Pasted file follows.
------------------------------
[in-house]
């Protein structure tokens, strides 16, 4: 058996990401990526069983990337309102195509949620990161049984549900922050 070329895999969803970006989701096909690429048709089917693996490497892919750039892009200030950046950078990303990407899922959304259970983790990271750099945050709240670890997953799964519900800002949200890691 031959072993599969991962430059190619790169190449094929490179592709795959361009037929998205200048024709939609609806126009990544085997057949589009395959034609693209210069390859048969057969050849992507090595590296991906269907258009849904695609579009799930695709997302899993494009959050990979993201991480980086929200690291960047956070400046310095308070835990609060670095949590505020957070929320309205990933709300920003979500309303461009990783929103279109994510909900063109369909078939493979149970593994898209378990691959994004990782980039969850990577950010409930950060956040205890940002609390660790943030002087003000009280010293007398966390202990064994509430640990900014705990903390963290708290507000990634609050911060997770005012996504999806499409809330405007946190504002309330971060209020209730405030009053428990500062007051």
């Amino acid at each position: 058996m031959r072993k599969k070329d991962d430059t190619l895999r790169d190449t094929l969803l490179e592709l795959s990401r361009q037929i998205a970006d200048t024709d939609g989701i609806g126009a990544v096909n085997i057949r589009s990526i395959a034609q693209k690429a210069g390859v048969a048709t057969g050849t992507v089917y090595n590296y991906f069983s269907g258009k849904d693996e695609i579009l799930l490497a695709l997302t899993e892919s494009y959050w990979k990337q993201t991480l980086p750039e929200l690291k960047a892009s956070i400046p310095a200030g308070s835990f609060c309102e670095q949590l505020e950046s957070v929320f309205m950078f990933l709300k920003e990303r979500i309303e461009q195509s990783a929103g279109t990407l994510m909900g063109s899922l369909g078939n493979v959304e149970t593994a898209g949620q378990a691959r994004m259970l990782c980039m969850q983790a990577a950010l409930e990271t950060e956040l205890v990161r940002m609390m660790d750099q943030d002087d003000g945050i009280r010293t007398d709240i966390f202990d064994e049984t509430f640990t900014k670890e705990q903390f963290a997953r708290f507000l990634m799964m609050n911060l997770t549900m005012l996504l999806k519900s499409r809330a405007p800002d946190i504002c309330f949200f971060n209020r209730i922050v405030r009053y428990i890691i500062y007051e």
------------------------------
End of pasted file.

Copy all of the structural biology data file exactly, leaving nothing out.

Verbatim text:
[in-house]
């Protein structure tokens, strides 16, 4: 058996990401990526069983990337309102195509949620990161049984549900922050 070329895999969803970006989701096909690429048709089917693996490497892919750039892009200030950046950078990303990407899922959304259970983790990271750099945050709240670890997953799964519900800002949200890691 031959072993599969991962430059190619790169190449094929490179592709795959361009037929998205200048024709939609609806126009990544085997057949589009395959034609693209210069390859048969057969050849992507090595590296991906269907258009849904695609579009799930695709997302899993494009959050990979993201991480980086929200690291960047956070400046310095308070835990609060670095949590505020957070929320309205990933709300920003979500309303461009990783929103279109994510909900063109369909078939493979149970593994898209378990691959994004990782980039969850990577950010409930950060956040205890940002609390660790943030002087003000009280010293007398966390202990064994509430640990900014705990903390963290708290507000990634609050911060997770005012996504999806499409809330405007946190504002309330971060209020209730405030009053428990500062007051």
């Amino acid at each position: 058996m031959r072993k599969k070329d991962d430059t190619l895999r790169d190449t094929l969803l490179e592709l795959s990401r361009q037929i998205a970006d200048t024709d939609g989701i609806g126009a990544v096909n085997i057949r589009s990526i395959a034609q693209k690429a210069g390859v048969a048709t057969g050849t992507v089917y090595n590296y991906f069983s269907g258009k849904d693996e695609i579009l799930l490497a695709l997302t899993e892919s494009y959050w990979k990337q993201t991480l980086p750039e929200l690291k960047a892009s956070i400046p310095a200030g308070s835990f609060c309102e670095q949590l505020e950046s957070v929320f309205m950078f990933l709300k920003e990303r979500i309303e461009q195509s990783a929103g279109t990407l994510m909900g063109s899922l369909g078939n493979v959304e149970t593994a898209g949620q378990a691959r994004m259970l990782c980039m969850q983790a990577a950010l409930e990271t950060e956040l205890v990161r940002m609390m660790d750099q943030d002087d003000g945050i009280r010293t007398d709240i966390f202990d064994e049984t509430f640990t900014k670890e705990q903390f963290a997953r708290f507000l990634m799964m609050n911060l997770t549900m005012l996504l999806k519900s499409r809330a405007p800002d946190i504002c309330f949200f971060n209020r209730i922050v405030r009053y428990i890691i500062y007051e």